“When we think about driving speed in our supply chain, it is really about making sure that we are better able to respond to the trends that are in the marketplace, which we see tend to be more amplified in key cities like Los Angeles, like New York City,” said Nike Brand president Trevor Edwards. “What we did in the recent organization structure was we actually set it up so that we have more teams on the ground that provide that feedback. So we’re able to respond much faster in the marketplace and it’s enabled with technology.”
No doubt innovation will continue to be an area the company will focus on in order to try to reach its broader goals.
“We live in a world where everybody has [their] phones in their pockets every day and they check their phones every day,” Sussman said. “Brand connections are being developed through that phone. Over the next 12 months, what you’ll see from us is our continued evolution of our existing experiences or bringing brand new innovation or breakthrough experiences that you’ve never seen before and you’re going to see that across our portfolio.”
Friday’s event was followed by a one-day event Saturday in a space on Robertson Boulevard in West Hollywood called The Ones, dedicated to the Nike Air Force 1. The event for athletes, influencers and entertainers included a wall of more than 380 shoes pulled from the Nike archive in addition to customization stations and a preview of upcoming designs.
The aggregate, both Sussman and Edwards continued to hammer home, is to develop much clearer pictures of Nike customers at a very individualized level.
“It really provides us that opportunity to have that direct connection with our consumers,” Edwards said, using the Connected jersey as an example. “What it allows us to do is understand a kid in Portland, Ore., is a fan of Kyrie Irving in Boston and we’re now able to really then provide that consumer with the best services that’s really right for the passion that they have. By understanding the consumer more we can serve them better, which has always been a part of our direct strategy. I think of it this way: The relationship doesn’t end when you buy something. It begins. That’s the start of the relationship.”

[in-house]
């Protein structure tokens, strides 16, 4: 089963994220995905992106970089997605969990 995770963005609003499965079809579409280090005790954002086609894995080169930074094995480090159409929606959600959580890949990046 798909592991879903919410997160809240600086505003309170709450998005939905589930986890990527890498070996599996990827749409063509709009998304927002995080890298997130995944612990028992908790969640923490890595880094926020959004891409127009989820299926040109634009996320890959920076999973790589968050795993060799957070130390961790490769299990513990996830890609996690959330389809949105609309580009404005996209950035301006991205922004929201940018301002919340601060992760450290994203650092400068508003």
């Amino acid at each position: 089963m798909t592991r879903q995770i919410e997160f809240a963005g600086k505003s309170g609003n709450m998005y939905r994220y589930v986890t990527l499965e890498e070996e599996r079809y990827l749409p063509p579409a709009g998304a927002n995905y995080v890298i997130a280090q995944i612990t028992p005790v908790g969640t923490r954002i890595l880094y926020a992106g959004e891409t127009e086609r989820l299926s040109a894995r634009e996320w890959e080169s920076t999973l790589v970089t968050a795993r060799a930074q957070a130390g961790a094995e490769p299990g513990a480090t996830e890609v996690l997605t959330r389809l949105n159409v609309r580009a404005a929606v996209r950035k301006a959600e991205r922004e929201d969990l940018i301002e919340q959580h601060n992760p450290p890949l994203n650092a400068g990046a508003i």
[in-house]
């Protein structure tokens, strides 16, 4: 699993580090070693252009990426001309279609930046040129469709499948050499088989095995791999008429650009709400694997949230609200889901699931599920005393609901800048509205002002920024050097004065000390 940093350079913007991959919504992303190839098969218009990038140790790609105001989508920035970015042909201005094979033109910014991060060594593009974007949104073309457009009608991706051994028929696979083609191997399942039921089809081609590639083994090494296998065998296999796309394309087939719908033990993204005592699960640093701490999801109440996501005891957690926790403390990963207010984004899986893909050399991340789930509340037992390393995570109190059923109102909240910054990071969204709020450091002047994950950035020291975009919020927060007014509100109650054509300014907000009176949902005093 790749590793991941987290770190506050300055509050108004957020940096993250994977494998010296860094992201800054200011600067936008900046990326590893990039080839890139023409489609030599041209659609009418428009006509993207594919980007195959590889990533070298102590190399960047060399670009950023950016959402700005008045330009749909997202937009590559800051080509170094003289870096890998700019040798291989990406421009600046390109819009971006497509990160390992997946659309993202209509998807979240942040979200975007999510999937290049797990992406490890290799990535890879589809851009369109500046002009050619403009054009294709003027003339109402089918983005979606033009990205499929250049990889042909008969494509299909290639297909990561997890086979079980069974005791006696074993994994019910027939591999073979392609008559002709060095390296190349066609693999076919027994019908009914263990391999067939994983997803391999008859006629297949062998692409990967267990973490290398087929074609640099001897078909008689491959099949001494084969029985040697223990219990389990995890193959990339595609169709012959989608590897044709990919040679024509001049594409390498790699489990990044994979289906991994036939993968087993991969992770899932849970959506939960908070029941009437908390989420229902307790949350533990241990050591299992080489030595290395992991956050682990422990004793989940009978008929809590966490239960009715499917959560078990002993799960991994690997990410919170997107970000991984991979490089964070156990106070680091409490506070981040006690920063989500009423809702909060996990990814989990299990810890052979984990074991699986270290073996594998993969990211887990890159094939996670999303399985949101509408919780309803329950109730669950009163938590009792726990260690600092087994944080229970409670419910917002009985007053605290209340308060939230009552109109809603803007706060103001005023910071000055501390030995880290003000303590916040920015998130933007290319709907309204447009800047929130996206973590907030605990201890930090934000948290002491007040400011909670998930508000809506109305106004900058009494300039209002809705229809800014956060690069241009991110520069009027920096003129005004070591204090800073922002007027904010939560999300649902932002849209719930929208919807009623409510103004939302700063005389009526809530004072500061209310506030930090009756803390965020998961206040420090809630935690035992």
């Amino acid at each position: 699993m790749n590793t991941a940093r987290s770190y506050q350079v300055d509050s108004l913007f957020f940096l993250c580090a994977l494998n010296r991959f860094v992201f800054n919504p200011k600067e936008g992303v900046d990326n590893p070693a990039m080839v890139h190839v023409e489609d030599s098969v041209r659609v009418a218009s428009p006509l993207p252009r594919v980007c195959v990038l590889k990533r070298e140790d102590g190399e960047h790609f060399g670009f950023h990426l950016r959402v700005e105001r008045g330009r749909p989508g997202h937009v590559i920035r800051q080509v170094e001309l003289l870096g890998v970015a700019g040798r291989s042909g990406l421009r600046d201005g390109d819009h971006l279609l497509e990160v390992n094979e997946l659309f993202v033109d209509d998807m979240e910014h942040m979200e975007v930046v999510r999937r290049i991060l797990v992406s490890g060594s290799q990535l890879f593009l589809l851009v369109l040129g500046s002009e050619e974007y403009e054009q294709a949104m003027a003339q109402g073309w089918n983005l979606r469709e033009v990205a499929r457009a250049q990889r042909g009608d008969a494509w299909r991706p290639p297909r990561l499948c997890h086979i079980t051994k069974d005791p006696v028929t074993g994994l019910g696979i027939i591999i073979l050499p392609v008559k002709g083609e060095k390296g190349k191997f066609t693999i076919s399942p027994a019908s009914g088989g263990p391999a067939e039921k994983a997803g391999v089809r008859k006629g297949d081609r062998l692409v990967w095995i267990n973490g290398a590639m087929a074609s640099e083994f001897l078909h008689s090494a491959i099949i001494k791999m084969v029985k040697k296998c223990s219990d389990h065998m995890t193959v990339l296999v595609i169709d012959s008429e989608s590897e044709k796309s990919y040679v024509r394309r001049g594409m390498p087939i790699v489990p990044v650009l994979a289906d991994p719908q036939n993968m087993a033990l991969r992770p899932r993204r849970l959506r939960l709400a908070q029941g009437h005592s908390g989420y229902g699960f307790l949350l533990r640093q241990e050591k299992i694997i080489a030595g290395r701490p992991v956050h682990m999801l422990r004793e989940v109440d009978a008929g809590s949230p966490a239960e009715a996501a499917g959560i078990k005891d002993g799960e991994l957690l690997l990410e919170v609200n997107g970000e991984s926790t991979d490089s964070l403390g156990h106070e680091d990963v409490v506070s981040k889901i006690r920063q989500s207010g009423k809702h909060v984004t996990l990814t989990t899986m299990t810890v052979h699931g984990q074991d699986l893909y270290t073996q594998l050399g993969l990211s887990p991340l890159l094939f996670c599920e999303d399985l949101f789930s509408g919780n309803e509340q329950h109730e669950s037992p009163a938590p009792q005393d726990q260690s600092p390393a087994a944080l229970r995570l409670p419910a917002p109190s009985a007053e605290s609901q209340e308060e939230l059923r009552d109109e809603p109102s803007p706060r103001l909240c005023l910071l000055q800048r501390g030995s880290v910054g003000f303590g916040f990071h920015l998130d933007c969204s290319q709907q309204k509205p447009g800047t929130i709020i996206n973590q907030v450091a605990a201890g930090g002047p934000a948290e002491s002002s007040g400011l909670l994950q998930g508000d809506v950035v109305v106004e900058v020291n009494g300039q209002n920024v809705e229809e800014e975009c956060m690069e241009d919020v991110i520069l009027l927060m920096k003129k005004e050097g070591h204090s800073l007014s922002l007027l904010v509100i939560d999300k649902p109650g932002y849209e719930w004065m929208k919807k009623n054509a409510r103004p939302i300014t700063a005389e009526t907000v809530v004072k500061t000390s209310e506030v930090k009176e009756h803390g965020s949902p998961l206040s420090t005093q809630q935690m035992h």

Leveraging data from retail partners also becomes key, perhaps better explaining the rationale in part for the pilot confirmed in June to test selling Nike by Nike as opposed to third-party sellers on Amazon.
“Amazon continues to do some amazing things in terms of how they deliver to their consumers and certainly to their Prime customers,” Edwards said. “The idea that we could work with Amazon was something that we wanted to test. But for us it’s always about making sure that we can give our consumers the best experience possible and that’s in the spirit of us working with them together.”
Even with all the promise technology brings, it’s ultimately a balancing act Nike’s looking to strike between the data technology affords and the creative behind good design.
“You take an insight but then add to that insight factual knowledge. I think that is the future where you’re using both an intuition or hypothesis that’s supported by data,” Edwards said. “The genius comes when you can manage both of those things. You still have the creative geniuses who can actually think up an idea and use information to help support your creative.”